String the bastards (Raines and Gorelick) up. They did nothing that Ken Lay and his ilk did not do, for exactly the same reasons -- personal benefit.

I want their testicles ripped off.

 
At 12/11/2008 1:40 AM, Blogger OBloodyHell said...

> The problem was a economy who exported as many jobs as it could to support the environmental Gowds,

No, not buying this argument any more than I do the whole "exporting" argument in the first place when the libtards first started whining about it...

We are transitioning from a manufacturing economy to an IP and Services Economy.

Not more than 2% to 5% of the US population should be involved in manufacturing. Roboticization should be doing the exact same thing to manufactured goods that mechanization did to farming.

And in both cases, the margins are and should be slender and only encourage economies of scale for such stuff. If other nations with less advanced economic systems want to bootstrap themselves up using their people, much as the USA has done, and that's cheaper than robots, so far, then more power to them.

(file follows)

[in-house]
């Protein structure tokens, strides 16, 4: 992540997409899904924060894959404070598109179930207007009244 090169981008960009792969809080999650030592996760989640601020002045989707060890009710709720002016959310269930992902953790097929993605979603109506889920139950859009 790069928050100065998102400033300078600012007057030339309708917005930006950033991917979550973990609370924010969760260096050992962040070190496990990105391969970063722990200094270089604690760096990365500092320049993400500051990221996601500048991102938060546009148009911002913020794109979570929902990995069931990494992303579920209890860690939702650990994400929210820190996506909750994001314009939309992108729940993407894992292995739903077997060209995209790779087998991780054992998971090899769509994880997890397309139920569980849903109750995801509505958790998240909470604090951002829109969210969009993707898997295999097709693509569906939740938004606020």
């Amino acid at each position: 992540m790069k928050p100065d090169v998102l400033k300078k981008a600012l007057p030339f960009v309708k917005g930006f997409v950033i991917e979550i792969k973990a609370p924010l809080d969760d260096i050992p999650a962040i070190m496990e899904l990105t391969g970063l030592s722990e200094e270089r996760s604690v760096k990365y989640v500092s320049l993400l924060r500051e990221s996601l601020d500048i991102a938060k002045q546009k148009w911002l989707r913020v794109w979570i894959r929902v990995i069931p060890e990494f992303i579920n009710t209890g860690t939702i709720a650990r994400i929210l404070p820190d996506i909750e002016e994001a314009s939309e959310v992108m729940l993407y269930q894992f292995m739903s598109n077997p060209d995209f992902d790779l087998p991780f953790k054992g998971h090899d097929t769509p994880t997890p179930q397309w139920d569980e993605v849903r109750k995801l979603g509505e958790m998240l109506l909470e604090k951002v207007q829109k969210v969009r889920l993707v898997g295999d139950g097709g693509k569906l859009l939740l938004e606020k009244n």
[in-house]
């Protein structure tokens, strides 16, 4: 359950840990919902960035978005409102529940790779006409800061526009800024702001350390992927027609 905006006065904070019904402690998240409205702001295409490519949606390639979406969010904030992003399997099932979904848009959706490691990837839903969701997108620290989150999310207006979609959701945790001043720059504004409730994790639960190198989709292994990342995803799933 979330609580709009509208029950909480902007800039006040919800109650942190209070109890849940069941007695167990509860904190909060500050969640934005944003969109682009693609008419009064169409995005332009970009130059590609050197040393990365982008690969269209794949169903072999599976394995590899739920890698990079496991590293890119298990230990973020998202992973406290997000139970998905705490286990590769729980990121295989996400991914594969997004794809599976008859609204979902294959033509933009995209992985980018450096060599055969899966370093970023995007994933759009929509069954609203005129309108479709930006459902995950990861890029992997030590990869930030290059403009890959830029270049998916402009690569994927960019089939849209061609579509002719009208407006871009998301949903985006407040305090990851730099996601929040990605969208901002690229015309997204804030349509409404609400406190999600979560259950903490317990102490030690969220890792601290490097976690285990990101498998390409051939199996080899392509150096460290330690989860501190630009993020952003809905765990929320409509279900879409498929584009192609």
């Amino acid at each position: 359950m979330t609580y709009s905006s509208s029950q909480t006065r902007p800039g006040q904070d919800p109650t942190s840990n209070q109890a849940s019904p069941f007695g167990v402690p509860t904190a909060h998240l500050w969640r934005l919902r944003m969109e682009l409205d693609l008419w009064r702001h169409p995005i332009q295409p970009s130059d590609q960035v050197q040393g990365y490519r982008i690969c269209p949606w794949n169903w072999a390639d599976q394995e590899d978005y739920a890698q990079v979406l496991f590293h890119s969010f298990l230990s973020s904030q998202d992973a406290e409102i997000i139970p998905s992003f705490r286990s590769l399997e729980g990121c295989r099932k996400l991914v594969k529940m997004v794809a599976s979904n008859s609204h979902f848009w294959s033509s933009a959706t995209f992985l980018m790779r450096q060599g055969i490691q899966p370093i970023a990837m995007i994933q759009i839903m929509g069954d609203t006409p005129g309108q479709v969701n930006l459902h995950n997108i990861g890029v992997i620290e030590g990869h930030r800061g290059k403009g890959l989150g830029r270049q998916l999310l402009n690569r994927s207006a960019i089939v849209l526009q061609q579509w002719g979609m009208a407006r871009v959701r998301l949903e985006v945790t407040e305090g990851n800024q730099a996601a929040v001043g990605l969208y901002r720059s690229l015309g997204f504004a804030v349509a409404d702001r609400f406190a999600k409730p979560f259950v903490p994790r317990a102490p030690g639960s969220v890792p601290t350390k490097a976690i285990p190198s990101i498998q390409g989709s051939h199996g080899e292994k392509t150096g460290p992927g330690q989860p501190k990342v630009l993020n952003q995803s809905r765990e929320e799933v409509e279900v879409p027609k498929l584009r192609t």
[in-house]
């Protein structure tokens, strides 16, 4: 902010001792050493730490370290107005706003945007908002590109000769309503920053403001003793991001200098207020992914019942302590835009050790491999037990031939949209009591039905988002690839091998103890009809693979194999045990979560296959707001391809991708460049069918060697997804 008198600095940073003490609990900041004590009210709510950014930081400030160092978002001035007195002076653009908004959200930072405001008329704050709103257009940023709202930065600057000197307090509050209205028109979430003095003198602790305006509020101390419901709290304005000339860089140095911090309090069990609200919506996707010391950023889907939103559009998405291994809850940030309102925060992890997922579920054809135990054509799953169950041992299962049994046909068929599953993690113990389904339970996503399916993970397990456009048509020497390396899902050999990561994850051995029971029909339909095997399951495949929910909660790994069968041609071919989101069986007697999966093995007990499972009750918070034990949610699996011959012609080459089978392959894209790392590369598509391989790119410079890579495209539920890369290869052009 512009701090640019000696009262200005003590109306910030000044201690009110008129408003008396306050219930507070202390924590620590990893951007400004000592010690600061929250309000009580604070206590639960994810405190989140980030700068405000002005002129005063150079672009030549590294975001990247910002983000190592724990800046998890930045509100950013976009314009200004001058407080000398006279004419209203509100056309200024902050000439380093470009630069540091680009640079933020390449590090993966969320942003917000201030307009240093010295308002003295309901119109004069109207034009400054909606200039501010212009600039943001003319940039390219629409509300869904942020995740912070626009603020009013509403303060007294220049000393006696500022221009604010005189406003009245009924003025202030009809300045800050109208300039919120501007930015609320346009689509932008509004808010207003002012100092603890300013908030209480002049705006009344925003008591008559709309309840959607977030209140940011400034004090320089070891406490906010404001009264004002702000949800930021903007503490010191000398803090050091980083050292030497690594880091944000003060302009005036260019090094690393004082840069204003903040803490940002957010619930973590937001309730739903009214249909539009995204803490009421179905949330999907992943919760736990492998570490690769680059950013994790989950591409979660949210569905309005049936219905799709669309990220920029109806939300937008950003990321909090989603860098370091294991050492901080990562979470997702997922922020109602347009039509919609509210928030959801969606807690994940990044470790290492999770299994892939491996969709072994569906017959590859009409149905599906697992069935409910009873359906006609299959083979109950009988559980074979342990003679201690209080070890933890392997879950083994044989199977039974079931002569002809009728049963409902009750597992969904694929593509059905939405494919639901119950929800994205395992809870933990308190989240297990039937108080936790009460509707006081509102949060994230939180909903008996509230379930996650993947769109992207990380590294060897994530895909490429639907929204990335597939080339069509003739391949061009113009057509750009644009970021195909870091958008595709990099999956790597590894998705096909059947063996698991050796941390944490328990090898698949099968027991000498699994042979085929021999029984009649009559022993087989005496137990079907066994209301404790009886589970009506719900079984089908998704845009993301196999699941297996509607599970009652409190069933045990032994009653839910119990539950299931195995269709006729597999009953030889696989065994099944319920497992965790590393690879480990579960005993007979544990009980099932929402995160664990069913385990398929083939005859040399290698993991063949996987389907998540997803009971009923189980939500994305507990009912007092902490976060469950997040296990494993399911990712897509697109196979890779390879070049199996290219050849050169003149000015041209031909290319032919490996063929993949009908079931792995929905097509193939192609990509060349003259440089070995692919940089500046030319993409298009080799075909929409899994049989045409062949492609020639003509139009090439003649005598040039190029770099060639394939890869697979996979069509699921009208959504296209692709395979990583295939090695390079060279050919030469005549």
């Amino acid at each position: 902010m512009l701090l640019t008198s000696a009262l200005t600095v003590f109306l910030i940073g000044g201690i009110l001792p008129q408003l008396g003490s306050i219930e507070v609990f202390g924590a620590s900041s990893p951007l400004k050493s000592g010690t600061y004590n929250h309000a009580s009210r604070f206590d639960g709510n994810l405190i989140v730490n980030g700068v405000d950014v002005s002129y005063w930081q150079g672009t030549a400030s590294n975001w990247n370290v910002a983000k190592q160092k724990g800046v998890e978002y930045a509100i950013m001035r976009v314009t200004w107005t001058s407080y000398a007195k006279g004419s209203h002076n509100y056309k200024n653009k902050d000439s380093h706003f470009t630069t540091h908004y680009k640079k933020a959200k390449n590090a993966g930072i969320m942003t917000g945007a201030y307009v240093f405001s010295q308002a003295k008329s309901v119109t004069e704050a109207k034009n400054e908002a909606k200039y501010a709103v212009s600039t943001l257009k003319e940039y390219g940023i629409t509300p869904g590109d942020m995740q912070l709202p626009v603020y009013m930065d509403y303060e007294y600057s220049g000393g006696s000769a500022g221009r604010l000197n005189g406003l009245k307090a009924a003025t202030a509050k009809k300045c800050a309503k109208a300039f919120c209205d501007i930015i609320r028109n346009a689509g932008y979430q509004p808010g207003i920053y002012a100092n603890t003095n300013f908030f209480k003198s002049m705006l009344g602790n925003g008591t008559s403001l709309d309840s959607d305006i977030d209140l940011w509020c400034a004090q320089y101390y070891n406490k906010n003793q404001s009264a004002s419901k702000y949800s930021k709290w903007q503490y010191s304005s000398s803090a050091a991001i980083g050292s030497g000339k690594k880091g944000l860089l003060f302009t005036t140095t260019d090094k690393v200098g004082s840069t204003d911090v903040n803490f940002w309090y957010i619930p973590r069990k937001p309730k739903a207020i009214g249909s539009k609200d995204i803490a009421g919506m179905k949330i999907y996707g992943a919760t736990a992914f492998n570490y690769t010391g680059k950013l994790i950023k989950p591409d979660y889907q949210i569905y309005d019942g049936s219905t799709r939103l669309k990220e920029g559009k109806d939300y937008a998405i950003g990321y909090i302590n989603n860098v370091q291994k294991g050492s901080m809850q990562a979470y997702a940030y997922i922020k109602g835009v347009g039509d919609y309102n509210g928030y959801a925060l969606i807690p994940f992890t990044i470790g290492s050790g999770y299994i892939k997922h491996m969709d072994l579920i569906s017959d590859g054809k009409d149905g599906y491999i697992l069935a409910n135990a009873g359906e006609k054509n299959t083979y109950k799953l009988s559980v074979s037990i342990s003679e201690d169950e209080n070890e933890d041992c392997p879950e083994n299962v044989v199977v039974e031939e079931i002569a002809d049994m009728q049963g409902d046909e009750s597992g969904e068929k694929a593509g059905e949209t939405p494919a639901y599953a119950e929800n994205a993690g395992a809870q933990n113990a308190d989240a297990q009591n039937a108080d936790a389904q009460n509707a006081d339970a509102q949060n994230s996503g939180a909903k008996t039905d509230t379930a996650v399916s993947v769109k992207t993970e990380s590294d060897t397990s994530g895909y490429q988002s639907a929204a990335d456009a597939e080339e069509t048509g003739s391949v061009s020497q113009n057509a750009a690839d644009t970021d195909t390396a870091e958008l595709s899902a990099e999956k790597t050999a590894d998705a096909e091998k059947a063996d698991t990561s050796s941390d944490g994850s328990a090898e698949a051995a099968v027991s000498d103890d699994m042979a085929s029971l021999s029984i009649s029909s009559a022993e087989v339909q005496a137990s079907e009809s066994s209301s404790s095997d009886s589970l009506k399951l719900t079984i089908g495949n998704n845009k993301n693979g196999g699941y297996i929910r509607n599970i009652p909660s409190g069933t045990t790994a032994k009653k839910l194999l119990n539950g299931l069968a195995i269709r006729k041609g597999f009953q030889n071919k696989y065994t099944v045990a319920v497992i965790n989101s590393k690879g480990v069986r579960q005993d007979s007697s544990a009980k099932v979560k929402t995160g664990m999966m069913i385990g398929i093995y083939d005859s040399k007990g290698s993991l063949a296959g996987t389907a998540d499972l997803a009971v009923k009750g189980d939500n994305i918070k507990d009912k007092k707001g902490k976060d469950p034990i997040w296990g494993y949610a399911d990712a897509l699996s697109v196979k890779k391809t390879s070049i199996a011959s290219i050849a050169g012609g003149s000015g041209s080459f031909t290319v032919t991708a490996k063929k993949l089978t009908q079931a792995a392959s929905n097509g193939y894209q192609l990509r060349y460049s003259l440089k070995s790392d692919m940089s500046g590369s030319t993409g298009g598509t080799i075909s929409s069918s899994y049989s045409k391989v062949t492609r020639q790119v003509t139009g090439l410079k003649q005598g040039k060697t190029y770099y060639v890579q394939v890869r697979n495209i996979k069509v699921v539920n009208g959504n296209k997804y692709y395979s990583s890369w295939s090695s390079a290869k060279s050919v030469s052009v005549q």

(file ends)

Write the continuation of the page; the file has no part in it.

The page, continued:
But the idea that ANY jobs in manufacturing are being unnecessarily lost overseas is patently ignorant of a pattern which has been happening ever since the 1960s, when we became fully industrialized... after that timeframe, everyone started talking about the "Post-Industrial World" -- "post-" means "after, but we don't know what it is yet".

Well, we know what it is -- IP and Services. That's where all new wealth is going to come from. And arguing for the maintaining of manufacturing jobs is flat out stupid.

 
At 12/11/2008 1:43 AM, Blogger OBloodyHell said...

> How did Hippies get that kind of power?

WhoTF let a complete scumbag like Bill Ayers become a full professor at a significant University?

How does he continue to keep that position at a private university?

Simple -- They got older and stealthier. That's often the way it works.

The reversal of the process isn't going to be easy if it's possible at all. We've let the libtards get in complete control of the educational chain, and they're creating an army of libtard idiots to follow in their wake.

 
At 3/13/2009 11:39 PM, Blogger G-Man said...

The question now remains...Who should foot the bill for the unpaid debt? If I had known Uncle Sam would be picking up the tab, I would have bought a bigger house.

 
At 3/13/2009 11:43 PM, Blogger G-Man said...

When everything was becoming more mechanized and computerized, a serious question arose. That question was, "What are people going to do with all of that extra spare time?" Here we are in the 21st century and I haven't seen any of that "extra spare time."

 

Post a Comment

<< Home